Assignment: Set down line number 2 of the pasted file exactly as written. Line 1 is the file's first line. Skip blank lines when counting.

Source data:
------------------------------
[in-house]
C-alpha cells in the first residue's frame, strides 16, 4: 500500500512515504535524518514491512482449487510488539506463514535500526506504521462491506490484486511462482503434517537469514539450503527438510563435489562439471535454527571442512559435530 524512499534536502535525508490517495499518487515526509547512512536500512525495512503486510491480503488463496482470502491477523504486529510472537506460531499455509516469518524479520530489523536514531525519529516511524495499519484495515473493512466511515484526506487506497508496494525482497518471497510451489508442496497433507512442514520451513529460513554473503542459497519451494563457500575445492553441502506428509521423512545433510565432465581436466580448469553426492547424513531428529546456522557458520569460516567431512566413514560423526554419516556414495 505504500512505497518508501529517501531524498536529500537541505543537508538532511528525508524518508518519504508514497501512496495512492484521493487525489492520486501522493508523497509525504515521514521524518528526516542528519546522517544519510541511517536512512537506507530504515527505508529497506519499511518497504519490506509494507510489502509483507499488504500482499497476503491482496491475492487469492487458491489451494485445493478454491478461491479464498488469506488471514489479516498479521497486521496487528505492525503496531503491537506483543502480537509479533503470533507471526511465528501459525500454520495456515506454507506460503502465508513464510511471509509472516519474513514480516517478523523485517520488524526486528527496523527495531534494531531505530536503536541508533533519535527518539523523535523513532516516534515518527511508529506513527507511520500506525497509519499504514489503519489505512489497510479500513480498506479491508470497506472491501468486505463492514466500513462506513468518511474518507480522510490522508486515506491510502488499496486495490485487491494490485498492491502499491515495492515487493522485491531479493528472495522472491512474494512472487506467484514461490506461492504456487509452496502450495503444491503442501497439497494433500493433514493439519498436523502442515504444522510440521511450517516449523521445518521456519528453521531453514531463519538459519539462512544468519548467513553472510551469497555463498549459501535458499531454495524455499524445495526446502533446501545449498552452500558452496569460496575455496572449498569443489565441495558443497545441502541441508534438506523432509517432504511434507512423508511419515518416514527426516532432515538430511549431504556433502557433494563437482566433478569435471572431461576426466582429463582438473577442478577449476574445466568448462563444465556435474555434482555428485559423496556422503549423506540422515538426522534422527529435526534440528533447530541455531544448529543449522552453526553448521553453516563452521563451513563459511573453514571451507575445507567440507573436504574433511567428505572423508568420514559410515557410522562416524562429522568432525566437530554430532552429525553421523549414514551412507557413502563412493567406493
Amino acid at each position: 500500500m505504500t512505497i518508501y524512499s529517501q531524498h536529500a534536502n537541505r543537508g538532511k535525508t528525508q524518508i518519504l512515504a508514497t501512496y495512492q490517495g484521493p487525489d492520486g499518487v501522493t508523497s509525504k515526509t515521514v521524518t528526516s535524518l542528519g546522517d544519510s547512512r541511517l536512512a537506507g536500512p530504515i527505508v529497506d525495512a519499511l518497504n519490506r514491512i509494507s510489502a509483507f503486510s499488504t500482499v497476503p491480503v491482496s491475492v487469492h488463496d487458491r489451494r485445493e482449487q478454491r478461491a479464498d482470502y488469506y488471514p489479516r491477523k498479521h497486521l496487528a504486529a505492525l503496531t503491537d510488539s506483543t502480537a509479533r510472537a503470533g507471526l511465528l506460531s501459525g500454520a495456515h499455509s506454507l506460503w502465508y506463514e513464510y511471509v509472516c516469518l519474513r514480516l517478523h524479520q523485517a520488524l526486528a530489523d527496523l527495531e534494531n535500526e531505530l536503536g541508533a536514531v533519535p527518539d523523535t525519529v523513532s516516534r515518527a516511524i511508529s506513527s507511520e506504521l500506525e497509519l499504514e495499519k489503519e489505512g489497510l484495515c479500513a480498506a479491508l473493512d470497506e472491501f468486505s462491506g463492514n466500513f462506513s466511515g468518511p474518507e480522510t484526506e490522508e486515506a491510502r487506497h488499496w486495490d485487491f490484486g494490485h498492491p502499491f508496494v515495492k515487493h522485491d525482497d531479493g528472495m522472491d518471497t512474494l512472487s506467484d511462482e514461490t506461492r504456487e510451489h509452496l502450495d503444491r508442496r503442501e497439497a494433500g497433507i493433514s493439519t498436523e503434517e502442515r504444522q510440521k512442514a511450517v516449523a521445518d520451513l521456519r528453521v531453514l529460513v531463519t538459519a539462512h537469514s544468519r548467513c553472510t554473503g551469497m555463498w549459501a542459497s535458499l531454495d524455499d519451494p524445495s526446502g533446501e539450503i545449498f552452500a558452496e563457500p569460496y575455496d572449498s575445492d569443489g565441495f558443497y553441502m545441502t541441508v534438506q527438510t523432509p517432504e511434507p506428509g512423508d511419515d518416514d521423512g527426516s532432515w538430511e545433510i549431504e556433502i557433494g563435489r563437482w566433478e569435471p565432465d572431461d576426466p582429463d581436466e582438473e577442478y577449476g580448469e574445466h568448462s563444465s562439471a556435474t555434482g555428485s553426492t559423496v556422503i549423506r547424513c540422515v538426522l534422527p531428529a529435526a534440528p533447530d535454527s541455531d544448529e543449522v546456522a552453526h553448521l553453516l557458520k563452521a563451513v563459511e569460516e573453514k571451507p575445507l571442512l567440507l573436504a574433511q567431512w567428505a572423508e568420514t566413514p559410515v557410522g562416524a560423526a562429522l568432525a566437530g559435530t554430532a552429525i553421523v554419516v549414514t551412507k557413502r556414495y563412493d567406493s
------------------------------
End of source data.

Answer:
C-alpha cells in the first residue's frame, strides 16, 4: 500500500512515504535524518514491512482449487510488539506463514535500526506504521462491506490484486511462482503434517537469514539450503527438510563435489562439471535454527571442512559435530 524512499534536502535525508490517495499518487515526509547512512536500512525495512503486510491480503488463496482470502491477523504486529510472537506460531499455509516469518524479520530489523536514531525519529516511524495499519484495515473493512466511515484526506487506497508496494525482497518471497510451489508442496497433507512442514520451513529460513554473503542459497519451494563457500575445492553441502506428509521423512545433510565432465581436466580448469553426492547424513531428529546456522557458520569460516567431512566413514560423526554419516556414495 505504500512505497518508501529517501531524498536529500537541505543537508538532511528525508524518508518519504508514497501512496495512492484521493487525489492520486501522493508523497509525504515521514521524518528526516542528519546522517544519510541511517536512512537506507530504515527505508529497506519499511518497504519490506509494507510489502509483507499488504500482499497476503491482496491475492487469492487458491489451494485445493478454491478461491479464498488469506488471514489479516498479521497486521496487528505492525503496531503491537506483543502480537509479533503470533507471526511465528501459525500454520495456515506454507506460503502465508513464510511471509509472516519474513514480516517478523523485517520488524526486528527496523527495531534494531531505530536503536541508533533519535527518539523523535523513532516516534515518527511508529506513527507511520500506525497509519499504514489503519489505512489497510479500513480498506479491508470497506472491501468486505463492514466500513462506513468518511474518507480522510490522508486515506491510502488499496486495490485487491494490485498492491502499491515495492515487493522485491531479493528472495522472491512474494512472487506467484514461490506461492504456487509452496502450495503444491503442501497439497494433500493433514493439519498436523502442515504444522510440521511450517516449523521445518521456519528453521531453514531463519538459519539462512544468519548467513553472510551469497555463498549459501535458499531454495524455499524445495526446502533446501545449498552452500558452496569460496575455496572449498569443489565441495558443497545441502541441508534438506523432509517432504511434507512423508511419515518416514527426516532432515538430511549431504556433502557433494563437482566433478569435471572431461576426466582429463582438473577442478577449476574445466568448462563444465556435474555434482555428485559423496556422503549423506540422515538426522534422527529435526534440528533447530541455531544448529543449522552453526553448521553453516563452521563451513563459511573453514571451507575445507567440507573436504574433511567428505572423508568420514559410515557410522562416524562429522568432525566437530554430532552429525553421523549414514551412507557413502563412493567406493